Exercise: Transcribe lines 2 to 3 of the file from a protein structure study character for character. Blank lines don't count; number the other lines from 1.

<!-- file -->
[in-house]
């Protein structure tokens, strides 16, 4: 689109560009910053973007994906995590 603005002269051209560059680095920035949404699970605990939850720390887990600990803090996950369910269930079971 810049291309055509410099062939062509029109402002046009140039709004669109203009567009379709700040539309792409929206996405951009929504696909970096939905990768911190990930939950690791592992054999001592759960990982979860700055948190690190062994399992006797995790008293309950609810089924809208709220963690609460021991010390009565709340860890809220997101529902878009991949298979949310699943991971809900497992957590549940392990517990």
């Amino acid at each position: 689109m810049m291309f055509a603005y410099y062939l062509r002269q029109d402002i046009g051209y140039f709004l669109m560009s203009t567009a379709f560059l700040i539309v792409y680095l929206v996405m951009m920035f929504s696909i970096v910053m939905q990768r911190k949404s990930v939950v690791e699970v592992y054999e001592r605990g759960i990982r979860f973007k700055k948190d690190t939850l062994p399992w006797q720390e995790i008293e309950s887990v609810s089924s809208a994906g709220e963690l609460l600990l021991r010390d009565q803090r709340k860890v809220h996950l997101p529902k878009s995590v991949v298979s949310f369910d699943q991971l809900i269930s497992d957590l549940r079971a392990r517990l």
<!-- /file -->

């Protein structure tokens, strides 16, 4: 689109560009910053973007994906995590 603005002269051209560059680095920035949404699970605990939850720390887990600990803090996950369910269930079971 810049291309055509410099062939062509029109402002046009140039709004669109203009567009379709700040539309792409929206996405951009929504696909970096939905990768911190990930939950690791592992054999001592759960990982979860700055948190690190062994399992006797995790008293309950609810089924809208709220963690609460021991010390009565709340860890809220997101529902878009991949298979949310699943991971809900497992957590549940392990517990």
């Amino acid at each position: 689109m810049m291309f055509a603005y410099y062939l062509r002269q029109d402002i046009g051209y140039f709004l669109m560009s203009t567009a379709f560059l700040i539309v792409y680095l929206v996405m951009m920035f929504s696909i970096v910053m939905q990768r911190k949404s990930v939950v690791e699970v592992y054999e001592r605990g759960i990982r979860f973007k700055k948190d690190t939850l062994p399992w006797q720390e995790i008293e309950s887990v609810s089924s809208a994906g709220e963690l609460l600990l021991r010390d009565q803090r709340k860890v809220h996950l997101p529902k878009s995590v991949v298979s949310f369910d699943q991971l809900i269930s497992d957590l549940r079971a392990r517990l």